This is a curious little book. When I Have Pedro is published by Hybrid Publishers here in Melbourne and it is indeed a hybrid of sorts – in the way that The Curious Incident of the Dog in the Night-time is a crime novel not really about a crime at all.
Like The Curious Incident of the Dog in the Night-time, the central character in When I Have Pedro has an intellectual disability. Red Coltrane is smarter than the world gives him credit for, and his harmless obsession turns out to be a gift that helps him solve a crime which has stumped the police. Chesterman has captured the thinking processes and mindset of his character well, though I did sometimes wonder how someone almost non-verbal who can read but not write was able (in the world of the book) to narrate his story. A minor quibble.
Red’s communication difficulties (he has a rare form of motor neurone disease as well as an intellectual disability) are central to the story. His passion for patterns and sequences enables him to predict when and where the next arson attack on a church will be, but he can’t verbalise it, and he can’t write. Bizarrely, he gets arrested because he’s in the wrong place at the wrong time, and the one person who did understand him, his carer Pedro, isn’t around to help him.
The plot, however, isn’t what makes this book interesting. I’m not fond of crime novels and I began reading this rather half-heartedly during ad-breaks. But I was soon intrigued by the subtext and kept reading – until two in the morning. (It’s not very long, only 170 pages).
It is an agenda-driven novel, sometimes a little heavy-handed, but not disastrously so. Despite the limitations in his thinking and the very simple prose the narrator conveys a wry sense of humour and an engaging personality, and through him Chesterton reveals the world of an intellectually disabled man living in group housing. It’s hard to tell how old he is but he was a resident at Melbourne’s infamous Kew Cottages* before de-institutionalisation and its closure in 2008. His family has as-good-as abandoned him; his world is peopled with rotating shifts of carers, his co-residents at the house and some co-workers at his sheltered workshop.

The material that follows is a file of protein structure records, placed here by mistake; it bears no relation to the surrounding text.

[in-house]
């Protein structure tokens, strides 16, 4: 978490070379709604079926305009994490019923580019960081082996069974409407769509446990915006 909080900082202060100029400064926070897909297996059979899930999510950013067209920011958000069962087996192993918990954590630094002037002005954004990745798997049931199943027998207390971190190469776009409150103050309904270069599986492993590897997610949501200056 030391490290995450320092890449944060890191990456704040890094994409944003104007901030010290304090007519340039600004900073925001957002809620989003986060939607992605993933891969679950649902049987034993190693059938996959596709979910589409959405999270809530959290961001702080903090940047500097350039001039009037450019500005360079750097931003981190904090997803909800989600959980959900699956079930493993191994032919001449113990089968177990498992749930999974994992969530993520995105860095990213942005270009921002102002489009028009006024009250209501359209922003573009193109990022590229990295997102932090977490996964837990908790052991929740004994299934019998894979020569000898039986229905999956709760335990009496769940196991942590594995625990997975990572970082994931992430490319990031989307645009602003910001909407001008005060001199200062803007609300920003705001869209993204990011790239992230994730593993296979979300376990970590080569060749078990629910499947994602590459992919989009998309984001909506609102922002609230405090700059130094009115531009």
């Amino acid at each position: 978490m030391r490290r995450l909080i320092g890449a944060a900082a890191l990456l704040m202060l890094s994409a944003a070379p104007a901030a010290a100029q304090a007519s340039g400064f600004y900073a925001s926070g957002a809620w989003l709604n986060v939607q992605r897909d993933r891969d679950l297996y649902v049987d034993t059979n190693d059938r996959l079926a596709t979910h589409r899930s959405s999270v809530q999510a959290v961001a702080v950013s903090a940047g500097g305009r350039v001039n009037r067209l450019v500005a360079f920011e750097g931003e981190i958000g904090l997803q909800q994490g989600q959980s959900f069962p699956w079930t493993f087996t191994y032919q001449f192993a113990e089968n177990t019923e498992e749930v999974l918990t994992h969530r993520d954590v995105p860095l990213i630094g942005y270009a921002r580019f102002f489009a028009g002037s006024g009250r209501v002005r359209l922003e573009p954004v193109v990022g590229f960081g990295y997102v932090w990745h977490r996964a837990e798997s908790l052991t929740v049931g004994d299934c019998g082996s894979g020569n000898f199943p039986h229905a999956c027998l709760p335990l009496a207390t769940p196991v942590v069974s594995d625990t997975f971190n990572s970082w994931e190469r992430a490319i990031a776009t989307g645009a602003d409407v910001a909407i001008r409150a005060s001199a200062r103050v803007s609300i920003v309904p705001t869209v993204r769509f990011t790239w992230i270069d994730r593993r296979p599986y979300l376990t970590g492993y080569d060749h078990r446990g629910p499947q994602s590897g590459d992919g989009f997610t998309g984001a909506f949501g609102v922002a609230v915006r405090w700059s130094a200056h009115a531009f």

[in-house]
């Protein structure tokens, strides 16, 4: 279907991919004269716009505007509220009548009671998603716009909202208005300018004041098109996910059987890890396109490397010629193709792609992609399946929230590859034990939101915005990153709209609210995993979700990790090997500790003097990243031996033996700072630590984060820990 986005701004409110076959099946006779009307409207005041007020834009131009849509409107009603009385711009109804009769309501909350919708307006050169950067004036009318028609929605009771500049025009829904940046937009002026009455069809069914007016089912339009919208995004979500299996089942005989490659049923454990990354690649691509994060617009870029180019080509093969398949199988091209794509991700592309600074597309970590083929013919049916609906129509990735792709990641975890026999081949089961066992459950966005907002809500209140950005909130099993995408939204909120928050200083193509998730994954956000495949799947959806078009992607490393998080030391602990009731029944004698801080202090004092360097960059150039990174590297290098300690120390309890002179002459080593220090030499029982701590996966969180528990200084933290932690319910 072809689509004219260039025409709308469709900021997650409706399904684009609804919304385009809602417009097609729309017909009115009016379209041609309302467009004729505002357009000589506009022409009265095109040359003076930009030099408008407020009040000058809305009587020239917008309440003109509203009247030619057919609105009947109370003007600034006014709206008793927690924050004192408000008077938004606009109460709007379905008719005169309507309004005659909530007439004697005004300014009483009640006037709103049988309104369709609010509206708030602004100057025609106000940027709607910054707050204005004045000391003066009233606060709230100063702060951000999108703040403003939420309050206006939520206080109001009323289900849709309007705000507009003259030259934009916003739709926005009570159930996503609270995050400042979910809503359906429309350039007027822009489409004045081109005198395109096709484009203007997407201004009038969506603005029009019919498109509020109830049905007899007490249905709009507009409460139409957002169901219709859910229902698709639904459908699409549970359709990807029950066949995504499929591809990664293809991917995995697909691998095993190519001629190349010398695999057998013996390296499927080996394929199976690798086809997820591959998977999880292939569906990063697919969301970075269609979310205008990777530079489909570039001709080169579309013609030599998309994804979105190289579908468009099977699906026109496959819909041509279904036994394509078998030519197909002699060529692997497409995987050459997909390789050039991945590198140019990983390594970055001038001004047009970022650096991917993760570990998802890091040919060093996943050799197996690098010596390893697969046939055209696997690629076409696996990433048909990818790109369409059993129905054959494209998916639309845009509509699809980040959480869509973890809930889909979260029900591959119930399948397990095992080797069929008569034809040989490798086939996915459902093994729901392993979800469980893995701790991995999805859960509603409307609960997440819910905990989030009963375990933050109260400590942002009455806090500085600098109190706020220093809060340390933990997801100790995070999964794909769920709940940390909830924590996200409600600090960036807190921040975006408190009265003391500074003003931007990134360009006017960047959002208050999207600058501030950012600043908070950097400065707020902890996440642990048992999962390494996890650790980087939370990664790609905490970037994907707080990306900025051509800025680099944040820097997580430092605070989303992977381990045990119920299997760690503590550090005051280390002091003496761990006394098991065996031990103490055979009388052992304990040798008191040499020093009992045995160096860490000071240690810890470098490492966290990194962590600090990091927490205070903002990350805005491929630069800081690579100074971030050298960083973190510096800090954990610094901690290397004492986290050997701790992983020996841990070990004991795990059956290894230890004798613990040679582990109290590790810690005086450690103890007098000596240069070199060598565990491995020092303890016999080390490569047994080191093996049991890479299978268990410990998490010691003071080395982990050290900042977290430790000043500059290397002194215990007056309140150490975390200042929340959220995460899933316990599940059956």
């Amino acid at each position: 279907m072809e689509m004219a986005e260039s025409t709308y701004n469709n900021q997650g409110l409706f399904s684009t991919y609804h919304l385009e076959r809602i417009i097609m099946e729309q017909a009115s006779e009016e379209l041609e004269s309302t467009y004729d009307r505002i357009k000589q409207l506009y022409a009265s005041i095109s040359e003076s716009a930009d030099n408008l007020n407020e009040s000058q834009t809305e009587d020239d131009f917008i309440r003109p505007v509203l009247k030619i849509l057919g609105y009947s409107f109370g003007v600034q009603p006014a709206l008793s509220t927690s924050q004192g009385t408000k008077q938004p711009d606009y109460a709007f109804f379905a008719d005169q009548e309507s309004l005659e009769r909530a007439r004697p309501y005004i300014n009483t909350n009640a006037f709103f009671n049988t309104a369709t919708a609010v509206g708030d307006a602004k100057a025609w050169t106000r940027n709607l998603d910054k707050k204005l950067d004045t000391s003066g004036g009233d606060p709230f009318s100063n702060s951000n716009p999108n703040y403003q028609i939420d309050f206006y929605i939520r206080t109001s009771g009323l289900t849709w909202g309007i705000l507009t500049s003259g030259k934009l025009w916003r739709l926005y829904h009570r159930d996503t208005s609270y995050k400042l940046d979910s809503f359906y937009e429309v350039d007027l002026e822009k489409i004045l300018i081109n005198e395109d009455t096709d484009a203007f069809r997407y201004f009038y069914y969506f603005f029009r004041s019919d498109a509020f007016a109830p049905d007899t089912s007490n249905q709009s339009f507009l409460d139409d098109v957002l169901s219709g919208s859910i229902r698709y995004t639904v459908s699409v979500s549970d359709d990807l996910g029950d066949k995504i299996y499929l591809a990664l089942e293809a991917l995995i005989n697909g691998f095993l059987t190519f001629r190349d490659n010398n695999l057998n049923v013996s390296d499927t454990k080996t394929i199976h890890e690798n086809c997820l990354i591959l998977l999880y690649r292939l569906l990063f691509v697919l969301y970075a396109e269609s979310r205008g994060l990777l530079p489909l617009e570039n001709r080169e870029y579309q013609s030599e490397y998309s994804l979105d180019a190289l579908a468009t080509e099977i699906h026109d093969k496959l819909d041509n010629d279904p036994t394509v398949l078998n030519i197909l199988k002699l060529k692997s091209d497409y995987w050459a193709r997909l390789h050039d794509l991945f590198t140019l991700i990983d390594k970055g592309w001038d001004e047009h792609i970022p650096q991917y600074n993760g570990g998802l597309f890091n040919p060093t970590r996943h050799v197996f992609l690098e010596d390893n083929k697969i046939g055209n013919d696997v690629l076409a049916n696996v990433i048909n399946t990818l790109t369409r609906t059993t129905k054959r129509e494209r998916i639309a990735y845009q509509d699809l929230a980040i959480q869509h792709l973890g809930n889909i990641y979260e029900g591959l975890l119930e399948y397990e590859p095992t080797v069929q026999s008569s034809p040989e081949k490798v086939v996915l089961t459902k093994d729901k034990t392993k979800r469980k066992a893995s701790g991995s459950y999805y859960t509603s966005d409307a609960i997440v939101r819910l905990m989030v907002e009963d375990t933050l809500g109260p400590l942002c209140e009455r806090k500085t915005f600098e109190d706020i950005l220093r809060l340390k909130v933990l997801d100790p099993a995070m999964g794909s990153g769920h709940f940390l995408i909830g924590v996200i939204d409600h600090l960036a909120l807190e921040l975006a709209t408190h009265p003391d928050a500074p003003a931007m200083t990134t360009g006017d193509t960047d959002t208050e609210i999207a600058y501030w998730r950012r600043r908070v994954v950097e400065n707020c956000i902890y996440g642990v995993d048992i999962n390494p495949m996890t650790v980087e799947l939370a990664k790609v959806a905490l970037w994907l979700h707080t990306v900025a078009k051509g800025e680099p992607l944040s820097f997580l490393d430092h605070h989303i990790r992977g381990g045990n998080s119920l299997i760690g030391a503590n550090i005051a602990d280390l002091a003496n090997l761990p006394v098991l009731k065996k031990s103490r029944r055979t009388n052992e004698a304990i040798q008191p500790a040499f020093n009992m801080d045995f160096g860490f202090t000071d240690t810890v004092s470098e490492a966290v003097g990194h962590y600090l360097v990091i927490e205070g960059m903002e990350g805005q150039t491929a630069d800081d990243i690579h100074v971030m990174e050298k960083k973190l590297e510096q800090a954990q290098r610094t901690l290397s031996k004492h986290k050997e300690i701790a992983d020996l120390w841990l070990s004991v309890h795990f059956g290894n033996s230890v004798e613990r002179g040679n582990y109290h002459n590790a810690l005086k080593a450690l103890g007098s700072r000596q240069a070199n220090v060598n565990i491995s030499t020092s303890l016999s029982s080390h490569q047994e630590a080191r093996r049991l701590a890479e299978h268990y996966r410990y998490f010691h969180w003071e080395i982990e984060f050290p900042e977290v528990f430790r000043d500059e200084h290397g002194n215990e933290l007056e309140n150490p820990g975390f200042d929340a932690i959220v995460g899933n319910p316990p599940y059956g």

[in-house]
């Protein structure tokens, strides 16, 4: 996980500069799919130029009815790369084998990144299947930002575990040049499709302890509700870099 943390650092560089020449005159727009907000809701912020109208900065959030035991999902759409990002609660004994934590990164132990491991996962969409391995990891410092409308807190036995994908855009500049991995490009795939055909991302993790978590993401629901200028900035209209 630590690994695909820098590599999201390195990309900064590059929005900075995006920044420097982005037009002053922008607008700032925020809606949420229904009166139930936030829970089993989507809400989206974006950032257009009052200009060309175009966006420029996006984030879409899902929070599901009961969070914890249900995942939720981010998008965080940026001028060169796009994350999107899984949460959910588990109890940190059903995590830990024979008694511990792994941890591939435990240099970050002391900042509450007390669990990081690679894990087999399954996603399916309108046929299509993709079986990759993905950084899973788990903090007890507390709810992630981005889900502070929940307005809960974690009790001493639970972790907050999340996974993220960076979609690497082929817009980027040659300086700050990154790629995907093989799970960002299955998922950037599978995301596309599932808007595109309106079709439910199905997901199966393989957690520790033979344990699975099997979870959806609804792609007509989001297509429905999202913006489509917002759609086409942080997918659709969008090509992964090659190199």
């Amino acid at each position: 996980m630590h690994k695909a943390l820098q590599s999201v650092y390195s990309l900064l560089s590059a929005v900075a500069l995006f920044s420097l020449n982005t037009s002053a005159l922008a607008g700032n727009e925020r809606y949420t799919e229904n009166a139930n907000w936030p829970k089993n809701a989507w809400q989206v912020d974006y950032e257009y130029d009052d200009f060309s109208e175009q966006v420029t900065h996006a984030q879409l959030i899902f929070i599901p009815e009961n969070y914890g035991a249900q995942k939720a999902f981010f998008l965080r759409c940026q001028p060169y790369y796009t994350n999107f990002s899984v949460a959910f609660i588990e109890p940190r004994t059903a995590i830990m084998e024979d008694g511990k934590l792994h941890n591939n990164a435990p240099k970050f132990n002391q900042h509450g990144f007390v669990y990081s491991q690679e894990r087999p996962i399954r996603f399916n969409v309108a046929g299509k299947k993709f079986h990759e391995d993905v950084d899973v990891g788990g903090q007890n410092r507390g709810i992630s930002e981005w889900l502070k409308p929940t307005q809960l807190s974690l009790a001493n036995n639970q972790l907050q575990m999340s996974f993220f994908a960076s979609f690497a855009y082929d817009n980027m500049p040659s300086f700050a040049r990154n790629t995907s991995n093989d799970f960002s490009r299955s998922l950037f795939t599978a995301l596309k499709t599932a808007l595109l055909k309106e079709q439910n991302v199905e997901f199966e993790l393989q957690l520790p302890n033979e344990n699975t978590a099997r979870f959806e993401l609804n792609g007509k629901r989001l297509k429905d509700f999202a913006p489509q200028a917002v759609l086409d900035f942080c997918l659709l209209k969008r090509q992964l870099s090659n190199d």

With no sense of self-pity Red shows us how the ‘normal’ world treats the intellectually disabled. To accommodate the idiosyncracies of his co-residents, Red has had to learn tolerance and acceptance that would put the rest of us to shame, but when he’s out and about, he encounters overt rudeness, hostility, fear and misunderstanding. The staff at his residence have provided him with a card that he can use to identify and explain himself, but a kind and helpful response isn’t always forthcoming. When, for example, he visits a church across town, he takes a train and then a taxi, because he can’t manage a complex sequence of public transport links. With only 50c left to get back home, he’s stranded when a taxi-driver demands to see how much he’s got and then abandons him. His resilience in this and similar situations is amazing.
I’d like to see this book on secondary school reading lists where, long-term, it might engender a bit more empathy in the community. However, for reasons I shan’t reveal, it’s unlikely to show up in church schools.
John Chesterman is a Melbourne academic specialising in human rights and this is his first novel.
*For those who followed the final years of this institution in the media, the slide-show on this website sanitizes its history somewhat unless you delve deeper. Click on 1976-2008/The Outside World to read about the Minus Children campaign which exposed conditions at Kew.
© Lisa Hill
Author: John Chesterman
Title:When I Have Pedro
Publishers: Hybrid Publishers 2010
Source: review copy courtesy of Hybrid Publishers